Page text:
NEW YORK — Get ready to give your regards to Broadway: Curtain Up, a three-day festival celebrating the return and revival of theater heads back to Times Square at the end of the month. This free, live and interactive celebration of one of New York City’s most beloved attractions — by tourists and New Yorkers alike — kicks off on Sept. 30. More than 15 events are scheduled to take place on two stages around Times Square: Duffy Square, at 46th Street and Seventh Avenue, and on Broadway between 45th and 48th streets. Theater enthusiasts will be able to participate in “Chicago” and “Wicked” singa...
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I have said what I want to say about Monsieur Muskrat’s takeover of Twitter. I don’t want to give him more of my attention than what’s necessary for doing my job. I don’t want to, by giving him my attention, give you the impression that he’s all that important.
But I do want to attend to, and therefore bring your attention to, the left-liberal reaction to his enfeebling of America’s premiere public forum. There seem to be two camps, possibly a third. I see plenty of overlap among them. Each tells us something about ourselves.
READ MORE: Is Twitter a lost cause?
The first I’d describe as the professional critics. These are the pundits, journalists, scholars and writers who regularly participate in the public square, and who in turn influence lay participants. Call them “influencers” if you like. In any case, they, including me, spend most of their time doing stuff normal people don’t have time for.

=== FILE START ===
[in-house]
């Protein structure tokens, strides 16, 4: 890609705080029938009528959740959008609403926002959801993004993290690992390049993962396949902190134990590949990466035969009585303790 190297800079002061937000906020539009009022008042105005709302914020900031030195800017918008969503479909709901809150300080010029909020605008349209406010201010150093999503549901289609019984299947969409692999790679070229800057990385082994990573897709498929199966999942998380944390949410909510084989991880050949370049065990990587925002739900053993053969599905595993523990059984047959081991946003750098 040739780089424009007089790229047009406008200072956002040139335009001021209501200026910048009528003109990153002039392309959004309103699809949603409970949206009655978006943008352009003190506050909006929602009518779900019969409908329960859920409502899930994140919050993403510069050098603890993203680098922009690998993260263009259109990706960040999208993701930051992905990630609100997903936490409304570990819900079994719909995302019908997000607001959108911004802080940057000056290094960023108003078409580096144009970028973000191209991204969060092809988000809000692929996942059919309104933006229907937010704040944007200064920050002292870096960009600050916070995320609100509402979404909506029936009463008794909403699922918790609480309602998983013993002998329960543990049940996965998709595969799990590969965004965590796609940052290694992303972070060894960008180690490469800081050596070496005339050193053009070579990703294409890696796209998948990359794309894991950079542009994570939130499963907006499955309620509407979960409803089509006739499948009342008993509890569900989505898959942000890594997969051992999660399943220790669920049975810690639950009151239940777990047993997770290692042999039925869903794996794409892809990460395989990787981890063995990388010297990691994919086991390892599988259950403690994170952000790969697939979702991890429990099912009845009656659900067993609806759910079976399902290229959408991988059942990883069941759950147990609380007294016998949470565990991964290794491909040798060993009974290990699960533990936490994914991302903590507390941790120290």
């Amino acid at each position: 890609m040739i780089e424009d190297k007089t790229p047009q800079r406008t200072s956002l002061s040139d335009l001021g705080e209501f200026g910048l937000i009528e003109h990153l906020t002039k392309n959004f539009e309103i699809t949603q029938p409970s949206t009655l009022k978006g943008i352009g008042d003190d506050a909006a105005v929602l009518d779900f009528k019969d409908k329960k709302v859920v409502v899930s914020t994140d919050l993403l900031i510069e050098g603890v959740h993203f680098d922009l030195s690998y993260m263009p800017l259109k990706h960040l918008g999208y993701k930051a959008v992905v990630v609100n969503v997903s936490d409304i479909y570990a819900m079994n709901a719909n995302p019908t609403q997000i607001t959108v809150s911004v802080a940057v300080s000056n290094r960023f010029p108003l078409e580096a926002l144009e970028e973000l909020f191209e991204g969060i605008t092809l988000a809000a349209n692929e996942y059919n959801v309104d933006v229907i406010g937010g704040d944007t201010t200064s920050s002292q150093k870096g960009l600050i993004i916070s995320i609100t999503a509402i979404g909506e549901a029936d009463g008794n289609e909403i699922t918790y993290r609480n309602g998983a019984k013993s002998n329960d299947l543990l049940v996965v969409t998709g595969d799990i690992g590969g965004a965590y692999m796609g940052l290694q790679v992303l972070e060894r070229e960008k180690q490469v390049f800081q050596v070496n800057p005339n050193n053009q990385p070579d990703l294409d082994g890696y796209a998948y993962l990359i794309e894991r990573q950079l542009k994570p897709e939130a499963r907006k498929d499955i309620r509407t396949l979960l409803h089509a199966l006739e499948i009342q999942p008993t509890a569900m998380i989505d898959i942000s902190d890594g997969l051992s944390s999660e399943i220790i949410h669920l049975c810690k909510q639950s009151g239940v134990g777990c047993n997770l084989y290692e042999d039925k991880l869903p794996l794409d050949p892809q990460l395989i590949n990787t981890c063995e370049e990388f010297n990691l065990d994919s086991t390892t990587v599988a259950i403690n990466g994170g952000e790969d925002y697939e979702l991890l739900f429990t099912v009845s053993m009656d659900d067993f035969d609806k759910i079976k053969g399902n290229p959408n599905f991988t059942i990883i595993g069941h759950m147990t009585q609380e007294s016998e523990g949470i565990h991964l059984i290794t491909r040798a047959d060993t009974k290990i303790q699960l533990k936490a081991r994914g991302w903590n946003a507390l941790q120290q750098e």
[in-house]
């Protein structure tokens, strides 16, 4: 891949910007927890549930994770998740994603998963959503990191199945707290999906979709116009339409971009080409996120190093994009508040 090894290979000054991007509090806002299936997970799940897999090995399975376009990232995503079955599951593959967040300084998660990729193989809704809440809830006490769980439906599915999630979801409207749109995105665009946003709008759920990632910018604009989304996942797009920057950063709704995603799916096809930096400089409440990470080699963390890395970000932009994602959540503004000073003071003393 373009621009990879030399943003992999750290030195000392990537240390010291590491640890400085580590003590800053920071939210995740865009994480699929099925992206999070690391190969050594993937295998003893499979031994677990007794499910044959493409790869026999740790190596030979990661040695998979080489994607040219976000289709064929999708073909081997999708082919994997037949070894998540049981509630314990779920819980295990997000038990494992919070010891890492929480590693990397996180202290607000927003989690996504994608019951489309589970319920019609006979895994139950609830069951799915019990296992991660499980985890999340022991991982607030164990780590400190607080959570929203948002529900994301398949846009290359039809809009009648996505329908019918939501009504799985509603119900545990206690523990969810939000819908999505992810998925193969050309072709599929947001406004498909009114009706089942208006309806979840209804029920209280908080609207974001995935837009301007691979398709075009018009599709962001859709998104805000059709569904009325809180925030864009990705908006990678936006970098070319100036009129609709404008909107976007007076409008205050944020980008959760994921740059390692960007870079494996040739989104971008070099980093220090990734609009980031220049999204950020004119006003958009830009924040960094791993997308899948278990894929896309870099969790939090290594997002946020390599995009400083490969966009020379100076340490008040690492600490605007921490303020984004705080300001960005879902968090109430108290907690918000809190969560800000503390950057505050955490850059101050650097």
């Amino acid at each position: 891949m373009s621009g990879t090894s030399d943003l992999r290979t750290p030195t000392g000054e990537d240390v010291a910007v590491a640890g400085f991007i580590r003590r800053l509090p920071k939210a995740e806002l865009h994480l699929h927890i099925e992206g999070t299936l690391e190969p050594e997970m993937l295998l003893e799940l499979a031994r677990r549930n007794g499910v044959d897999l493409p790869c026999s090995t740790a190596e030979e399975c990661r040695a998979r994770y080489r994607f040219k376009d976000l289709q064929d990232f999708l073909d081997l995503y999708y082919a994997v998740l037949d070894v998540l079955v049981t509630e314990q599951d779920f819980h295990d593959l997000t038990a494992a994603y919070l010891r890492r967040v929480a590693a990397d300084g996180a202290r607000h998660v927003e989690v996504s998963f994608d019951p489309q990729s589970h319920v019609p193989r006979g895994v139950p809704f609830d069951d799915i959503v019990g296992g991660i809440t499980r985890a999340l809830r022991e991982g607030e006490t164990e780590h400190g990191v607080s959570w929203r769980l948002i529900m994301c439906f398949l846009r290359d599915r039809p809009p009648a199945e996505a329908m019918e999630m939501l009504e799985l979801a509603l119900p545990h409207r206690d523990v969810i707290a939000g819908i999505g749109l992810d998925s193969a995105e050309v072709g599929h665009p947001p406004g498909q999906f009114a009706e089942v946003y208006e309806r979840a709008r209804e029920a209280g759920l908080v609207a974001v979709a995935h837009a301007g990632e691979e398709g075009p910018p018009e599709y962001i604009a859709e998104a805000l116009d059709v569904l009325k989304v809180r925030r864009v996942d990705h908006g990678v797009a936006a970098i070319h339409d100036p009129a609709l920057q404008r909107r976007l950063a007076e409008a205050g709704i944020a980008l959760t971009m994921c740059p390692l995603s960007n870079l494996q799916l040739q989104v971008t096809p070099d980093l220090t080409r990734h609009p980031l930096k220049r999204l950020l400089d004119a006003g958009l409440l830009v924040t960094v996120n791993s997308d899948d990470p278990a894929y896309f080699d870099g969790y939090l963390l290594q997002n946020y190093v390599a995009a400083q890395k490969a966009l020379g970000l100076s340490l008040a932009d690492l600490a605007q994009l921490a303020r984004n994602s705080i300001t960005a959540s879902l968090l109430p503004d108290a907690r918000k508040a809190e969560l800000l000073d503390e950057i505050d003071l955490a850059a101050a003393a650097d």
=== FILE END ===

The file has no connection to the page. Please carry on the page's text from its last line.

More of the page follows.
This camp doubted Monsieur Muskrat’s claim of bringing free speech back. Never did they believe, as he does, that Twitter was being used as a weapon to silence “unpopular opinions.” But they did believe it was, as the top forum for democratic politics, useful for flattening the orders of power that constitute what most people see as normal.
Some went to extremes, but most practiced ordinary democratic politics. They argued against hate speech. They pressured the right people. They called for pushing the demagogues and anti-democrats to the distant margins of public discourse, where they belong. In time, key decision-makers in key positions at Twitter, Inc., agreed.
I have my share of disagreements with this camp, for instance, making a fetish of Monsieur Muskrat’s ongoing devolution into fascism. The man’s a billionaire. We know he’s dangerous. We don’t need to be told about each time he swallows a “red pill.” Democracy will not live or die according to the rigid fixedness of our focus.
Even so, the professionals have the basics right. Twitter houses democratic counter-speech. Those whose claim to fight for “free speech” and against “cancel culture” and “censorship” mask their real intentions – to silence voices they deem threatening and restore the public square’s social standing as the voice of the status quo.
The second I’d describe as the popular partisans. These are people with huge followings on Twitter who say, basically, one thing – the Republicans are bad. They are genius at finding various and sundry ways of saying one thing. But make no mistake, it’s always one thing.
The popular partisans have more influence than the professional critics, because they don’t bother with things like intellectual integrity, social realities, clear reasoning, clearer writing, etc. They don’t care about the process so much as the outcome. If the outcome of their labors keeps the Democratic faithful in line, job well done.
While the popular partisans are useful – they can bring attention to deserving people and issues that professional critics cannot – I think they often do more harm than good. They frequently hold the GOP to standards only the Democrats commit to, then announce to their Twitter armies that they can’t believe what that Republican said!